For example, the trucks that transport the Soviets' SS11 missile, long the backbone of their force, are 180 feet long and easily identified, according to an intelligence analyst.

A conventional missile silo takes months to build. A missile must be fueled, must have special command, control and communications facilities, must be protected by a security force - and all of these can be detected by U.S. snooping devices, according to working analysts and former officials like Colby and Herbert Scoville Jr., former deputy director of the CIA.

Sen. John H. Glenn Jr. (D-Ohio) has tried to establish himself as an expert on verification, a role many of his colleagues in the Senate appear willing to yield to the former astronaut.

In a series of public statements, Glenn has announced his belief that SALT II cannot be adequately verified with existing American eavesdropping technology.

In a recent interview, Glenn said he feared that the Soviets might be able, clandestinely, to add "three, four or five thousand deliverable nuclear warheads" to their forces without the United States detecting this change.

This is a real danger, Glenn said, because, without the listening posts the United States maintained in Iran, which picked up radio signals from Soviet rockets during test flights, the Soviets might secretly expand the warhead-carrying capacity of their rockets without detection.

As evidence, Glenn pointed to the recent tests of the Soviets' SS18 missile, in which the Soviets apparently experimented with decoy maneuvers suggesting that the SS18 might be able to dispense 12 independently targetable warheads during flight instead of the 10 permitted by SALT II. Why did they do that? Glenn asked. And if they did that, couldn't they go further and develop the capacity to carry 20 or 25 warheads on the giant SS18?

Administration officials respond that Glenn answered his own question. The United States caught the Soviets when they tried those decoy maneuvers, so any similar gambit would be detected in the future, they claim.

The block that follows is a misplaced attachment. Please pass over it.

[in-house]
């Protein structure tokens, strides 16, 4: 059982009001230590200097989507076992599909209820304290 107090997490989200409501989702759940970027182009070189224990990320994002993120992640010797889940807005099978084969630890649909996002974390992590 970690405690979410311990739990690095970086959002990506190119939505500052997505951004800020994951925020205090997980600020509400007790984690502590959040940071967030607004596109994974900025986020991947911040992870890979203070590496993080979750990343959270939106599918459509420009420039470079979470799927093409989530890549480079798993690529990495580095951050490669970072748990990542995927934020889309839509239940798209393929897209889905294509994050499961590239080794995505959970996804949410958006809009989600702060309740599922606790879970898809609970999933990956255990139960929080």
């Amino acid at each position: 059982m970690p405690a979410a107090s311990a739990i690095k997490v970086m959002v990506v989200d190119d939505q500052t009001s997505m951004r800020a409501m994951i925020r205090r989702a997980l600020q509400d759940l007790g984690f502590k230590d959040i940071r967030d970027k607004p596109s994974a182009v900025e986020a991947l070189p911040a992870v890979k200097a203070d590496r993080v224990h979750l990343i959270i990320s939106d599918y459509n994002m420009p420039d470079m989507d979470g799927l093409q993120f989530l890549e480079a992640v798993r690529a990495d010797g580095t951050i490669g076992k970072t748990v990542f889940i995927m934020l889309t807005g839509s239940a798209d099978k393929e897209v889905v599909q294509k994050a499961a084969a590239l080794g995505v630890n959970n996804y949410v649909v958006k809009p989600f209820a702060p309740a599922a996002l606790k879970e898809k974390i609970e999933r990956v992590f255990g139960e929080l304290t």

But the United States monitored those tests from Iran, Glenn replied, and without Iran that capability is lost.

Not so, administration officials counter. There were three tests of this kind, they say, and one or two - these sources refuse to be more precise - occurred after the Iranian bases were closed. "We 'saw' that decoy maneuver from somewhere else," one official said.

The principal deterrent to this kind of cheating, officials contend, is the need for full testing of such a complex strategic system. And full tests of an SS18 with 20 warheads would be detected by the radar on the Aleutian Islands, they say.

Administration officials acknowledge that there will be uncertainties in monitoring SALT II. Many of the conclusions reached by American intelligence analysts are net estimates that result from long study, discussion and sometimes debate.

Of the major provisions of SALT II, the one most difficult to monitor is the "new type definition." The two superpowers have agreed that each will be permitted to introduce only one new type of land-based intercontinental missile during the life of the treaty. A new type is defined as a rocket that is more than 5 percent larger or smaller than an existing rocket in any of its principal characteristics - weight, speed, payload and so forth.